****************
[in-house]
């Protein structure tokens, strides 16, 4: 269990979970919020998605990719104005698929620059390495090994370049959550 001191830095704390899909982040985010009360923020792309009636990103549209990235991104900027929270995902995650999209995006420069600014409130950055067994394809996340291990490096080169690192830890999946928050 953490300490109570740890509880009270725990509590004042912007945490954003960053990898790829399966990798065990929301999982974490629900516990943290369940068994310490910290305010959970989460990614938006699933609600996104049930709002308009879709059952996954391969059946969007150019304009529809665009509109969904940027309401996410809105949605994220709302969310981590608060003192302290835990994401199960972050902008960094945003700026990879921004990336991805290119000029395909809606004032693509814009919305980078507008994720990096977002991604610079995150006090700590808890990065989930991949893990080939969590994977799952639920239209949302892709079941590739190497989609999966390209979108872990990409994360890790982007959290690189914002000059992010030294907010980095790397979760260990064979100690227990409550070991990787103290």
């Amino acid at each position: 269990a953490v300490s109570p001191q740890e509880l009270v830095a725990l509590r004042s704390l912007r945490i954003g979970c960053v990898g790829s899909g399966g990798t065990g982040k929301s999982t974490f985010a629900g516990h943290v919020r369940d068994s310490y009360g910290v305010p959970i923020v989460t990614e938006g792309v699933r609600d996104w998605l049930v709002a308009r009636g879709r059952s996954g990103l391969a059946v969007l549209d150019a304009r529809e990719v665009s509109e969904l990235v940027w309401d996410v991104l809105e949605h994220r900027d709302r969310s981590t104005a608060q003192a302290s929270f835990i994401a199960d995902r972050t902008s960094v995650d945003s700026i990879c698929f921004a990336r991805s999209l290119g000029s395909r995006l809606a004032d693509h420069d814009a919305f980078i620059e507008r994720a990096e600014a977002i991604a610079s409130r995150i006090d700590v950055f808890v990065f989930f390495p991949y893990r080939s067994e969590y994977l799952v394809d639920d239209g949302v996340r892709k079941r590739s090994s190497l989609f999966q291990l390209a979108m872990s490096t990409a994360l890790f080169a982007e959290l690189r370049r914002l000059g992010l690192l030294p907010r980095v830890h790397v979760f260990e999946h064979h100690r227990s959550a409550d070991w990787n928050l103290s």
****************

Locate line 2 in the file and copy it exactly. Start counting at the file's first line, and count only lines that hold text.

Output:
């Protein structure tokens, strides 16, 4: 269990979970919020998605990719104005698929620059390495090994370049959550 001191830095704390899909982040985010009360923020792309009636990103549209990235991104900027929270995902995650999209995006420069600014409130950055067994394809996340291990490096080169690192830890999946928050 953490300490109570740890509880009270725990509590004042912007945490954003960053990898790829399966990798065990929301999982974490629900516990943290369940068994310490910290305010959970989460990614938006699933609600996104049930709002308009879709059952996954391969059946969007150019304009529809665009509109969904940027309401996410809105949605994220709302969310981590608060003192302290835990994401199960972050902008960094945003700026990879921004990336991805290119000029395909809606004032693509814009919305980078507008994720990096977002991604610079995150006090700590808890990065989930991949893990080939969590994977799952639920239209949302892709079941590739190497989609999966390209979108872990990409994360890790982007959290690189914002000059992010030294907010980095790397979760260990064979100690227990409550070991990787103290």